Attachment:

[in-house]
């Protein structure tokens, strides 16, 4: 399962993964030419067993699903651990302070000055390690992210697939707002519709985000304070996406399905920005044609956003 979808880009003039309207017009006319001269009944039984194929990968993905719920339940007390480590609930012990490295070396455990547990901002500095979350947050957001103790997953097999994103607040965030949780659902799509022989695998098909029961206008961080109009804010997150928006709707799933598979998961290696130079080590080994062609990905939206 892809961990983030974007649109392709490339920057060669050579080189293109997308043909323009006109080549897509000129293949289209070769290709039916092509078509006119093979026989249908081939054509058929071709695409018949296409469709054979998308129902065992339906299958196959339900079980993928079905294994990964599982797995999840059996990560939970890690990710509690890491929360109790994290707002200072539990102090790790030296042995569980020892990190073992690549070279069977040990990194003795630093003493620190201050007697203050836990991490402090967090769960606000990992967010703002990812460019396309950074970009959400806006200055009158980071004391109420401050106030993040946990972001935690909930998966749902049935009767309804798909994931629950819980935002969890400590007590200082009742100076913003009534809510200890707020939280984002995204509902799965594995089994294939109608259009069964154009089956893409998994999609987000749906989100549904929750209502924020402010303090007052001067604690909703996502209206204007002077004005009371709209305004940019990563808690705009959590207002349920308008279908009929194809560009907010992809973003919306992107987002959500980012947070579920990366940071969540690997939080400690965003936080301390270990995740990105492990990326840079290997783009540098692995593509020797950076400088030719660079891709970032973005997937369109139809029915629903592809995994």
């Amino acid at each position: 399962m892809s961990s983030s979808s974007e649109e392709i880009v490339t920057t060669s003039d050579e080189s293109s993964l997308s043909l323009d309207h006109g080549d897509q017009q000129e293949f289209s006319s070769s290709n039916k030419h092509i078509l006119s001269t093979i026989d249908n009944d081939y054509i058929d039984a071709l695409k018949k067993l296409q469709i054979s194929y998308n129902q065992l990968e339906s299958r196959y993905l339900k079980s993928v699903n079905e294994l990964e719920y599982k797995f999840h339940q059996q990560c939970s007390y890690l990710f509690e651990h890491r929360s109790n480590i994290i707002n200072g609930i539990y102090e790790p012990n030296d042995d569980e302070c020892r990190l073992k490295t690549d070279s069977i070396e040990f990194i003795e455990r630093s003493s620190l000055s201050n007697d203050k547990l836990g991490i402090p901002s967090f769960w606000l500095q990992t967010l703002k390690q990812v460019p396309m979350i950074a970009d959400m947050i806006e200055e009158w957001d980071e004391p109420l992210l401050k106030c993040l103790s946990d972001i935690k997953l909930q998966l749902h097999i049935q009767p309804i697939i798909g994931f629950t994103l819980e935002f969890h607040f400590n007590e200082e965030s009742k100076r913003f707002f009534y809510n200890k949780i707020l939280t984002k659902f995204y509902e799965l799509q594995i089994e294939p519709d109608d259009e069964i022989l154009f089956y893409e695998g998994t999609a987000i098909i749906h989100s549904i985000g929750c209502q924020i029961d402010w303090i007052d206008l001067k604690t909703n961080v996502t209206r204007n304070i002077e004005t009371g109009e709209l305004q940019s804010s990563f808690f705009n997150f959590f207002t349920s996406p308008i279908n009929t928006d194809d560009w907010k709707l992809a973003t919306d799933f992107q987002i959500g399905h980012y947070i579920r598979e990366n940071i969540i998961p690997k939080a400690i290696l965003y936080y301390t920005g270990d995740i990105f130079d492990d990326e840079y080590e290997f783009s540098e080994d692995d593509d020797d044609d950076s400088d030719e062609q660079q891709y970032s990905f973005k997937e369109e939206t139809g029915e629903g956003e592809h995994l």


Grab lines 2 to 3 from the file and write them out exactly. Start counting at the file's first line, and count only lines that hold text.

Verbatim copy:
């Protein structure tokens, strides 16, 4: 399962993964030419067993699903651990302070000055390690992210697939707002519709985000304070996406399905920005044609956003 979808880009003039309207017009006319001269009944039984194929990968993905719920339940007390480590609930012990490295070396455990547990901002500095979350947050957001103790997953097999994103607040965030949780659902799509022989695998098909029961206008961080109009804010997150928006709707799933598979998961290696130079080590080994062609990905939206 892809961990983030974007649109392709490339920057060669050579080189293109997308043909323009006109080549897509000129293949289209070769290709039916092509078509006119093979026989249908081939054509058929071709695409018949296409469709054979998308129902065992339906299958196959339900079980993928079905294994990964599982797995999840059996990560939970890690990710509690890491929360109790994290707002200072539990102090790790030296042995569980020892990190073992690549070279069977040990990194003795630093003493620190201050007697203050836990991490402090967090769960606000990992967010703002990812460019396309950074970009959400806006200055009158980071004391109420401050106030993040946990972001935690909930998966749902049935009767309804798909994931629950819980935002969890400590007590200082009742100076913003009534809510200890707020939280984002995204509902799965594995089994294939109608259009069964154009089956893409998994999609987000749906989100549904929750209502924020402010303090007052001067604690909703996502209206204007002077004005009371709209305004940019990563808690705009959590207002349920308008279908009929194809560009907010992809973003919306992107987002959500980012947070579920990366940071969540690997939080400690965003936080301390270990995740990105492990990326840079290997783009540098692995593509020797950076400088030719660079891709970032973005997937369109139809029915629903592809995994």
């Amino acid at each position: 399962m892809s961990s983030s979808s974007e649109e392709i880009v490339t920057t060669s003039d050579e080189s293109s993964l997308s043909l323009d309207h006109g080549d897509q017009q000129e293949f289209s006319s070769s290709n039916k030419h092509i078509l006119s001269t093979i026989d249908n009944d081939y054509i058929d039984a071709l695409k018949k067993l296409q469709i054979s194929y998308n129902q065992l990968e339906s299958r196959y993905l339900k079980s993928v699903n079905e294994l990964e719920y599982k797995f999840h339940q059996q990560c939970s007390y890690l990710f509690e651990h890491r929360s109790n480590i994290i707002n200072g609930i539990y102090e790790p012990n030296d042995d569980e302070c020892r990190l073992k490295t690549d070279s069977i070396e040990f990194i003795e455990r630093s003493s620190l000055s201050n007697d203050k547990l836990g991490i402090p901002s967090f769960w606000l500095q990992t967010l703002k390690q990812v460019p396309m979350i950074a970009d959400m947050i806006e200055e009158w957001d980071e004391p109420l992210l401050k106030c993040l103790s946990d972001i935690k997953l909930q998966l749902h097999i049935q009767p309804i697939i798909g994931f629950t994103l819980e935002f969890h607040f400590n007590e200082e965030s009742k100076r913003f707002f009534y809510n200890k949780i707020l939280t984002k659902f995204y509902e799965l799509q594995i089994e294939p519709d109608d259009e069964i022989l154009f089956y893409e695998g998994t999609a987000i098909i749906h989100s549904i985000g929750c209502q924020i029961d402010w303090i007052d206008l001067k604690t909703n961080v996502t209206r204007n304070i002077e004005t009371g109009e709209l305004q940019s804010s990563f808690f705009n997150f959590f207002t349920s996406p308008i279908n009929t928006d194809d560009w907010k709707l992809a973003t919306d799933f992107q987002i959500g399905h980012y947070i579920r598979e990366n940071i969540i998961p690997k939080a400690i290696l965003y936080y301390t920005g270990d995740i990105f130079d492990d990326e840079y080590e290997f783009s540098e080994d692995d593509d020797d044609d950076s400088d030719e062609q660079q891709y970032s990905f973005k997937e369109e939206t139809g029915e629903g956003e592809h995994l």